FOR a country in which politicians regularly mistake name-calling for debate, Kenya took a huge leap forward this week when it held its first presidential debate in nearly 50 years, providing a platform for the eight candidates who are running for president in the March 4 election.
The first of two debates dealt with Kenya’s most contentious issues — the tribalism and nepotism that have plagued its politics and undermined economic growth for decades, and the upcoming trial at the International Criminal Court (ICC) of leading candidate Uhuru Kenyatta and his running mate, William Ruto, who have been indicted on charges of crimes against humanity linked to the violence that followed the 2007 poll.
All the candidates insisted they would not exploit their ethnic communities for political gain and committed to a campaign that would enhance national unity. They also committed to settling electoral disputes through the courts and not through the chaotic and often violent street protests of the past. This resonated in particular for another leading candidate — Prime Minister Raila Odinga, son of Kenyan liberation hero and former vice-president Oginga Odinga — who took to the streets in 2007 to stake his claim to the presidency he believed had been stolen at the ballot box by President Mwai Kibaki.
The ICC was the proverbial elephant in the room during the debate. With the trial set to begin in April, the question of how Mr Kenyatta, deputy prime minister and son of founding president Jomo Kenyatta, could expect to govern while defending himself in court at The Hague loomed large.
Mr Odinga, the main beneficiary if Mr Kenyatta withdraws from the race, weighed in with a cheeky answer: he would find it difficult to run the government by Skype. Mr Kenyatta countered by suggesting that electing him would equate to rejecting the ICC.
For the first time, the debate publicly addressed the issue of who was responsible for the 2007 violence, and asked whether the two men who contested that election — Mr Odinga and Mr Kibaki — did enough to prevent it.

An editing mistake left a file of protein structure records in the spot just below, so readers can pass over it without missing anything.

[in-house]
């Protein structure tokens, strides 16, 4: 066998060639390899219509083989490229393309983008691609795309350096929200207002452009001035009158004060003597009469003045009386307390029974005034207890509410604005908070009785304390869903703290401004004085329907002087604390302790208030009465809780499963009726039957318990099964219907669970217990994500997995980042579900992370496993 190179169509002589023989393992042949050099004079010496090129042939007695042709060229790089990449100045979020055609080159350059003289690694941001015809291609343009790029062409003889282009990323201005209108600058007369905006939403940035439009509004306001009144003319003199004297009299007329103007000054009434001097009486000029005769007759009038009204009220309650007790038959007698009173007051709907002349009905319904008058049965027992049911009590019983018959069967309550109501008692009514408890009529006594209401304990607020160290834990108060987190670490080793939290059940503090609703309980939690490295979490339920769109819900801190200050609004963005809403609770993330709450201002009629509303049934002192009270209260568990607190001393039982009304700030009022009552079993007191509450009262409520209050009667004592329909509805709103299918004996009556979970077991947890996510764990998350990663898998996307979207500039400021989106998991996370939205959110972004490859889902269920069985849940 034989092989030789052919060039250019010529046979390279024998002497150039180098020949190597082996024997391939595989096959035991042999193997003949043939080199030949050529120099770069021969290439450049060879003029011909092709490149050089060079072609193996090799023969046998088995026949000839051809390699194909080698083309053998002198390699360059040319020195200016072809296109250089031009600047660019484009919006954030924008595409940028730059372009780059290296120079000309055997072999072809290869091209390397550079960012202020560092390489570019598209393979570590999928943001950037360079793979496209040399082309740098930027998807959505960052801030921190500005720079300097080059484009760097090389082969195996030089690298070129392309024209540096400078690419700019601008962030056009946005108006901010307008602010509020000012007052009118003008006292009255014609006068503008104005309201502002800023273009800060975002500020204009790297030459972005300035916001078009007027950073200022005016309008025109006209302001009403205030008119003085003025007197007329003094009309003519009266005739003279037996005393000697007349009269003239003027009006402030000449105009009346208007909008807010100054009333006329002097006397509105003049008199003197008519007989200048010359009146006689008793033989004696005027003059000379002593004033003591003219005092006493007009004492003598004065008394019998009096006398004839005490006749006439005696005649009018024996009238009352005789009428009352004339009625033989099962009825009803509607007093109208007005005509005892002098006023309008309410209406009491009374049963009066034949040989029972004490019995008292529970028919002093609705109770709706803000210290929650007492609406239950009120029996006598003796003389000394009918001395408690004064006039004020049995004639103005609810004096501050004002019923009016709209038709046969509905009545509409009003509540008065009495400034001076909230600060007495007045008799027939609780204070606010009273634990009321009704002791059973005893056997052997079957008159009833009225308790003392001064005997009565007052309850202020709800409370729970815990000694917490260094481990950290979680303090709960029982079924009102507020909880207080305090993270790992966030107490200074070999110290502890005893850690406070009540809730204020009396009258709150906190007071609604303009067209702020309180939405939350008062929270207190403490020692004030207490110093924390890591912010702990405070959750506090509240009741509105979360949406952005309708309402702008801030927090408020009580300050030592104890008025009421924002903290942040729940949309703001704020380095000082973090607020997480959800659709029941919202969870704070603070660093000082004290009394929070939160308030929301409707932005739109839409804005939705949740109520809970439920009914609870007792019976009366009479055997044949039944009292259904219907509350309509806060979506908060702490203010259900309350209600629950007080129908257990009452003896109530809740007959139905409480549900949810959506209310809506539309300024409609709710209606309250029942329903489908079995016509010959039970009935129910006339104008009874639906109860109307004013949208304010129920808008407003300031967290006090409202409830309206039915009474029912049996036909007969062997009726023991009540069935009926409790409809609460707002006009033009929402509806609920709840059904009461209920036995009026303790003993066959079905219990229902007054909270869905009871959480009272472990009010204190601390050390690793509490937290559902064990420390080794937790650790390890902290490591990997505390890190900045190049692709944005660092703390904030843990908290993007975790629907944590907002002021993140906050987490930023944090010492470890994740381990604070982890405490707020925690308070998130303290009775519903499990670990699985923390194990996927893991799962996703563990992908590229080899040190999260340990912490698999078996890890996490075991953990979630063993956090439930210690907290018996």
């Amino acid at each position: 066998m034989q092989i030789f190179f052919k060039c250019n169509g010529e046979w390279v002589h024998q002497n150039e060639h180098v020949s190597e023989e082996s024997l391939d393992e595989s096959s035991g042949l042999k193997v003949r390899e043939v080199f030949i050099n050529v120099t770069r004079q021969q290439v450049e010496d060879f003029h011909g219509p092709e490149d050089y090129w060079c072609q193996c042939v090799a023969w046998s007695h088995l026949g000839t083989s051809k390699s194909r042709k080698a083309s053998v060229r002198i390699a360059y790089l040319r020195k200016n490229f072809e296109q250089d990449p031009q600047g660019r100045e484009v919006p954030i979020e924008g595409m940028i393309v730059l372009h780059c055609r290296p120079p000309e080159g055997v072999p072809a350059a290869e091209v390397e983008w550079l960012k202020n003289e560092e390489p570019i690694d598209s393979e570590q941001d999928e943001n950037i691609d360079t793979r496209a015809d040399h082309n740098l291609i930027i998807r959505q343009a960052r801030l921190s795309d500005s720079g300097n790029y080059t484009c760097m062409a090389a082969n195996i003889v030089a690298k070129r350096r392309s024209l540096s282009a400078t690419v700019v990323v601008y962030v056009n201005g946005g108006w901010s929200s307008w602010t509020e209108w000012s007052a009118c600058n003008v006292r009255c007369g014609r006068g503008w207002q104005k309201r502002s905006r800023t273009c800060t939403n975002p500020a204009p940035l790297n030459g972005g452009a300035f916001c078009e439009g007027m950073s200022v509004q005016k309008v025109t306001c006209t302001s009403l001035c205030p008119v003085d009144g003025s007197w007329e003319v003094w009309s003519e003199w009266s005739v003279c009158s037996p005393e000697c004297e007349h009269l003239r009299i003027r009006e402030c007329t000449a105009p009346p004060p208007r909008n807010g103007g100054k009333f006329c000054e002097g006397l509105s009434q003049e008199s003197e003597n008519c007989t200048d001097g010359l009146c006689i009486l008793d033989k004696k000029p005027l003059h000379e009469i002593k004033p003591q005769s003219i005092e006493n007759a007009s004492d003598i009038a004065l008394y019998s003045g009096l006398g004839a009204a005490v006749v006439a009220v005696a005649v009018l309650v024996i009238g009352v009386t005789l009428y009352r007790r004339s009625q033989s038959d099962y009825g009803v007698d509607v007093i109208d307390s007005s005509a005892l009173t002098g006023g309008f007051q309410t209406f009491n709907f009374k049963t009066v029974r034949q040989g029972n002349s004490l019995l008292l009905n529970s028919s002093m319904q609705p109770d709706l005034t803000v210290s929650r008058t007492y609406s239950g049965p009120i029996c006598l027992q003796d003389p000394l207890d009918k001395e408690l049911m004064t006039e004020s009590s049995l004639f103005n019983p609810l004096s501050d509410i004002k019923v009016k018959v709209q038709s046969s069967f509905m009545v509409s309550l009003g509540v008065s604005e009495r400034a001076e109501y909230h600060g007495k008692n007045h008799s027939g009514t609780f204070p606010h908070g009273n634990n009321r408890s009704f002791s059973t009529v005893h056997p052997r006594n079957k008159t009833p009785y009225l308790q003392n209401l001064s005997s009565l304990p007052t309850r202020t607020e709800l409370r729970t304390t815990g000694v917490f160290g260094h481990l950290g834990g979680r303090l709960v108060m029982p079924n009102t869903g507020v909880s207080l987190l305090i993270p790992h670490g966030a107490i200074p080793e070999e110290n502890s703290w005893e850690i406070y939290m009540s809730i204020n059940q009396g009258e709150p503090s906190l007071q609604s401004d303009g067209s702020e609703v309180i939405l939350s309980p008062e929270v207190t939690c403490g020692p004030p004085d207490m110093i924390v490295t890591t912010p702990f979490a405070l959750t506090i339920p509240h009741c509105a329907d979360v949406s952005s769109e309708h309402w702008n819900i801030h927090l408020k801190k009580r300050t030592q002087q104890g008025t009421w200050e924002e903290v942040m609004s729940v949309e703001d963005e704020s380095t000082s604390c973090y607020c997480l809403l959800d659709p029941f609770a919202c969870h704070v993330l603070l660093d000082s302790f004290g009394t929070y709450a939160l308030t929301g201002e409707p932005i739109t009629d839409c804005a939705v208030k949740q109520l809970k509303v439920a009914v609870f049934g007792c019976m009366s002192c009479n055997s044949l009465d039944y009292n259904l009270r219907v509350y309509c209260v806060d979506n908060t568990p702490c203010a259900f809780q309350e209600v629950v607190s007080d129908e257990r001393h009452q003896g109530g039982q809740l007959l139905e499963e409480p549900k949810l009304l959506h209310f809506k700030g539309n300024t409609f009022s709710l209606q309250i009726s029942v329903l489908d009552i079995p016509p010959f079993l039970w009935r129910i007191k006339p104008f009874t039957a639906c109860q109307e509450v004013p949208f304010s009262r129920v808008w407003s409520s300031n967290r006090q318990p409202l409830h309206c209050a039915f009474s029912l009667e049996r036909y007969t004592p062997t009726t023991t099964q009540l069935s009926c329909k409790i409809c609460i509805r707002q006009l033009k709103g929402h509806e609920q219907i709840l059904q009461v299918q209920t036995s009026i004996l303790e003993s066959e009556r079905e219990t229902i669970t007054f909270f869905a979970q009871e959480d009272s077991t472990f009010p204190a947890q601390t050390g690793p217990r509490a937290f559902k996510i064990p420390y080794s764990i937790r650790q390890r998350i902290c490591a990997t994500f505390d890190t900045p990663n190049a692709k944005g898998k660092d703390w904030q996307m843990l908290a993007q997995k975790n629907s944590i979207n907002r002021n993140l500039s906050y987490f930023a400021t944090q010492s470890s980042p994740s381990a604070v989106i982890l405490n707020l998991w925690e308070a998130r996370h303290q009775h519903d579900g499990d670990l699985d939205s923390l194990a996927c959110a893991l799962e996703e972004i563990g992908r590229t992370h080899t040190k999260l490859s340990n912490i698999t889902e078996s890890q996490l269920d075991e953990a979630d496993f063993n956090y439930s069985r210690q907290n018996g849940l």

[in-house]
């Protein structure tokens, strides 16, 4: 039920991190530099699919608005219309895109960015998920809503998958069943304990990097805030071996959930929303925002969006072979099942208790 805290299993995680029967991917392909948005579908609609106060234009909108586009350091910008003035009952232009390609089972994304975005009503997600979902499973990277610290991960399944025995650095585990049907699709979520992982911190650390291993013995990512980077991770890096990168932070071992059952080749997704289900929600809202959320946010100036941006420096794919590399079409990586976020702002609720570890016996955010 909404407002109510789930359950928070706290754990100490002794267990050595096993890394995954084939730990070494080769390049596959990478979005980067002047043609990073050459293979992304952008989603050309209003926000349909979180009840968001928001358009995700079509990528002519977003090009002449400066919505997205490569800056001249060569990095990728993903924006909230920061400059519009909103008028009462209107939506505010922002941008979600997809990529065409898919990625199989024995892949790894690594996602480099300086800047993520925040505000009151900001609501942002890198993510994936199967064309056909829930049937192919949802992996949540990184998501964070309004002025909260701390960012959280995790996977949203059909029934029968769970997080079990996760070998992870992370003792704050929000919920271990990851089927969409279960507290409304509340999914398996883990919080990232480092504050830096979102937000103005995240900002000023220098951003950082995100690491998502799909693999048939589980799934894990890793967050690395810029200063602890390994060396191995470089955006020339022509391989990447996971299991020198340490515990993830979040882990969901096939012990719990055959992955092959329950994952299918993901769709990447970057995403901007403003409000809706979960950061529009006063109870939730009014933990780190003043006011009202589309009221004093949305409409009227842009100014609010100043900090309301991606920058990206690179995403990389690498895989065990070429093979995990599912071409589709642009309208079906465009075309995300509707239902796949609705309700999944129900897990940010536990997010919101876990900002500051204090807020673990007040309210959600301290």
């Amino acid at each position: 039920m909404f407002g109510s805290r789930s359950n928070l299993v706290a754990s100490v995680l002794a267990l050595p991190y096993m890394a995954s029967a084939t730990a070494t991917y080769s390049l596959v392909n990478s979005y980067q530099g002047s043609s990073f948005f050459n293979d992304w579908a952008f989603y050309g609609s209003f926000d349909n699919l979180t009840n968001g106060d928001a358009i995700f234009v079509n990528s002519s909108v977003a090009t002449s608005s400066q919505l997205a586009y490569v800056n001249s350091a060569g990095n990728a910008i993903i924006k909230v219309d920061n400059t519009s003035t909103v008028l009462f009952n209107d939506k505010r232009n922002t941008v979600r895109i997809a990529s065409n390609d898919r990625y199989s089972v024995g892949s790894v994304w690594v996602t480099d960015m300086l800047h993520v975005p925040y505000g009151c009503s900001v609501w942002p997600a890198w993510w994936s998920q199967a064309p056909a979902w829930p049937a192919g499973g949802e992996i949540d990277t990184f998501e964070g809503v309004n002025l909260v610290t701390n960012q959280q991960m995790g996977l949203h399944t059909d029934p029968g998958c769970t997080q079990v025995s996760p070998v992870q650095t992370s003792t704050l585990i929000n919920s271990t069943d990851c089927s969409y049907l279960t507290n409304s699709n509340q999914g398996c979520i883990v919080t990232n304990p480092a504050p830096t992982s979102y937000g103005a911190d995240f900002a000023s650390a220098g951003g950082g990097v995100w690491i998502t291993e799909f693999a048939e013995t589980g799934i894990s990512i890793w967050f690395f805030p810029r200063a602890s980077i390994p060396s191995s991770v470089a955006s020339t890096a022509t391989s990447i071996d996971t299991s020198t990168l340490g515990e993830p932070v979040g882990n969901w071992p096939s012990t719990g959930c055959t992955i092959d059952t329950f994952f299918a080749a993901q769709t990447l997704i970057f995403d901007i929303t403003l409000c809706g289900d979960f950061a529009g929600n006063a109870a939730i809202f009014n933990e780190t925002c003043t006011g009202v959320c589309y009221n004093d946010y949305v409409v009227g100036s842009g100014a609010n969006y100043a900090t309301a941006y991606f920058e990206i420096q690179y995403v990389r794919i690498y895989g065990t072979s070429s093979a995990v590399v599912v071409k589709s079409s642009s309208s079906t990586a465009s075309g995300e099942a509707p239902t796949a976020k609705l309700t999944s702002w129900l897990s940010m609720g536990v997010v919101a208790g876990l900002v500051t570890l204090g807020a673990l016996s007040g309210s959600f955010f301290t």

Critics have long argued that prosecuting some while sparing the two principals has damaged the ICC’s credibility and showed it has succumbed to pressure for a quick-fix political solution.
The candidates also debated a number of issues that would be of interest to South Africans, such as how to improve education, public health and policing. Kenya has experienced a spate of security problems linked to the election, with dozens of people killed in coastal districts and the Rift Valley, one of the main flash points of violence five years ago.
Kenya’s presidential debate was a great occasion simply because long-time foes were required to argue their cases in a civil and structured manner and allow Kenyans, 44-million of whom tuned in on radio and TV, to judge the candidates for themselves. It followed the excellent example provided by Ghana, which holds presidential debates regularly, and is an important step towards transparent government and encouraging citizens to hold politicians to account.
Zimbabwe has now called a referendum and election in a few months’ time, and there is mounting pressure on President Robert Mugabe to follow the lead of Ghana and Kenya and participate in a public debate with Prime Minister Morgan Tsvangirai and any other candidates for the presidency.
There is, however, no sign that either the African National Congress (ANC) or President Jacob Zuma have softened their stance when it comes to presidential debates. They should change their tune, and it is as much the task of civil society to demand that ANC leaders account directly to the public as it is that of opposition parties.
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